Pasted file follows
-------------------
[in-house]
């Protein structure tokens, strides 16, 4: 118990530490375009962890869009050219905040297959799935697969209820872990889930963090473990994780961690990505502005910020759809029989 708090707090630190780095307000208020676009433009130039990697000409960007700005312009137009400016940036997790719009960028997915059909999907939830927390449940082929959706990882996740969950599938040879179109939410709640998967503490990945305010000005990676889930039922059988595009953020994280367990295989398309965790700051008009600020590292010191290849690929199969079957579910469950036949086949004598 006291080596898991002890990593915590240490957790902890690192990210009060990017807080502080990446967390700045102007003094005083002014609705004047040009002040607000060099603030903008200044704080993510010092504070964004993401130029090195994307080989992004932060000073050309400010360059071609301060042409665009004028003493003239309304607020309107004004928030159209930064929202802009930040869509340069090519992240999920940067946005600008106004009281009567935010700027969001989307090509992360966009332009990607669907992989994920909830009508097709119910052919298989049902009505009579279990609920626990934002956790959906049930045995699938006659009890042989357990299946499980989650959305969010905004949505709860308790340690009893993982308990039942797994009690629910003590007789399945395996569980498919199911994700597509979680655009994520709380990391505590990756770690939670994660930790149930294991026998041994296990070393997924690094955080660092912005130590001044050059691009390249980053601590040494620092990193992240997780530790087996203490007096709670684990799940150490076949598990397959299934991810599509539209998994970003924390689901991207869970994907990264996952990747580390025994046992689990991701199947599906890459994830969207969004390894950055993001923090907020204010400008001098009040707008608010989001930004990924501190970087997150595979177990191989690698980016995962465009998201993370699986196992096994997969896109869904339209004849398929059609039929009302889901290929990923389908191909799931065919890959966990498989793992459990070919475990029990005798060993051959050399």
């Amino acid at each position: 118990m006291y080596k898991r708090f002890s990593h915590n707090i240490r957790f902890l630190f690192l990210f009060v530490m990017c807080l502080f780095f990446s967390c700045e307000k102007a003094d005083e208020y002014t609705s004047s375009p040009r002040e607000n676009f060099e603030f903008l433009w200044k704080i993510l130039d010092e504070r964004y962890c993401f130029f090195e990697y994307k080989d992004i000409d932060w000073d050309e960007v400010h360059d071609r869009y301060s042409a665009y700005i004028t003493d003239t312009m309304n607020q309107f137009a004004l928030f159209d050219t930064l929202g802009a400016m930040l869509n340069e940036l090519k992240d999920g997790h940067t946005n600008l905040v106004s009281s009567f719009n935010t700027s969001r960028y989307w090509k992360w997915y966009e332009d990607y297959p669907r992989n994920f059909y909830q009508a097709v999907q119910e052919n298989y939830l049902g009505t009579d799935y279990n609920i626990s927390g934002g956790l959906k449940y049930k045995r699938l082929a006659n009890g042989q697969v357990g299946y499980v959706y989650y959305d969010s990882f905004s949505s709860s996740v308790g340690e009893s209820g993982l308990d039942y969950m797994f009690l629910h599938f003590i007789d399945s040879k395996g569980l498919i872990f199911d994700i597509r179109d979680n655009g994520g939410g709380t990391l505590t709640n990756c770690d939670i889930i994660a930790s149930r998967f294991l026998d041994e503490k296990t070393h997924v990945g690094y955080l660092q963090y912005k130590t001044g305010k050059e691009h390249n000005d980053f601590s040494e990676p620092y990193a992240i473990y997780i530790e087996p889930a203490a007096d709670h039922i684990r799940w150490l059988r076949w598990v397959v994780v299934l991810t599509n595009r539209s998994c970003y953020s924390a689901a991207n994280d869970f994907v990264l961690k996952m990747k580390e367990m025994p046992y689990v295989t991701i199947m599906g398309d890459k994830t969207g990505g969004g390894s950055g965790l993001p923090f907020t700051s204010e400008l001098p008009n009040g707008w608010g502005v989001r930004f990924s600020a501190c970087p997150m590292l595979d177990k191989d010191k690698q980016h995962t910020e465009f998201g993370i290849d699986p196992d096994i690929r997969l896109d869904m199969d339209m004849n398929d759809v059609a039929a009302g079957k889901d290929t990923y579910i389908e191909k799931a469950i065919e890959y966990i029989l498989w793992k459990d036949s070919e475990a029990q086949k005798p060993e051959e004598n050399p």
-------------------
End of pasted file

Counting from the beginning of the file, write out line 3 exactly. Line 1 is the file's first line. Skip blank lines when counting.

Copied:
């Amino acid at each position: 118990m006291y080596k898991r708090f002890s990593h915590n707090i240490r957790f902890l630190f690192l990210f009060v530490m990017c807080l502080f780095f990446s967390c700045e307000k102007a003094d005083e208020y002014t609705s004047s375009p040009r002040e607000n676009f060099e603030f903008l433009w200044k704080i993510l130039d010092e504070r964004y962890c993401f130029f090195e990697y994307k080989d992004i000409d932060w000073d050309e960007v400010h360059d071609r869009y301060s042409a665009y700005i004028t003493d003239t312009m309304n607020q309107f137009a004004l928030f159209d050219t930064l929202g802009a400016m930040l869509n340069e940036l090519k992240d999920g997790h940067t946005n600008l905040v106004s009281s009567f719009n935010t700027s969001r960028y989307w090509k992360w997915y966009e332009d990607y297959p669907r992989n994920f059909y909830q009508a097709v999907q119910e052919n298989y939830l049902g009505t009579d799935y279990n609920i626990s927390g934002g956790l959906k449940y049930k045995r699938l082929a006659n009890g042989q697969v357990g299946y499980v959706y989650y959305d969010s990882f905004s949505s709860s996740v308790g340690e009893s209820g993982l308990d039942y969950m797994f009690l629910h599938f003590i007789d399945s040879k395996g569980l498919i872990f199911d994700i597509r179109d979680n655009g994520g939410g709380t990391l505590t709640n990756c770690d939670i889930i994660a930790s149930r998967f294991l026998d041994e503490k296990t070393h997924v990945g690094y955080l660092q963090y912005k130590t001044g305010k050059e691009h390249n000005d980053f601590s040494e990676p620092y990193a992240i473990y997780i530790e087996p889930a203490a007096d709670h039922i684990r799940w150490l059988r076949w598990v397959v994780v299934l991810t599509n595009r539209s998994c970003y953020s924390a689901a991207n994280d869970f994907v990264l961690k996952m990747k580390e367990m025994p046992y689990v295989t991701i199947m599906g398309d890459k994830t969207g990505g969004g390894s950055g965790l993001p923090f907020t700051s204010e400008l001098p008009n009040g707008w608010g502005v989001r930004f990924s600020a501190c970087p997150m590292l595979d177990k191989d010191k690698q980016h995962t910020e465009f998201g993370i290849d699986p196992d096994i690929r997969l896109d869904m199969d339209m004849n398929d759809v059609a039929a009302g079957k889901d290929t990923y579910i389908e191909k799931a469950i065919e890959y966990i029989l498989w793992k459990d036949s070919e475990a029990q086949k005798p060993e051959e004598n050399p």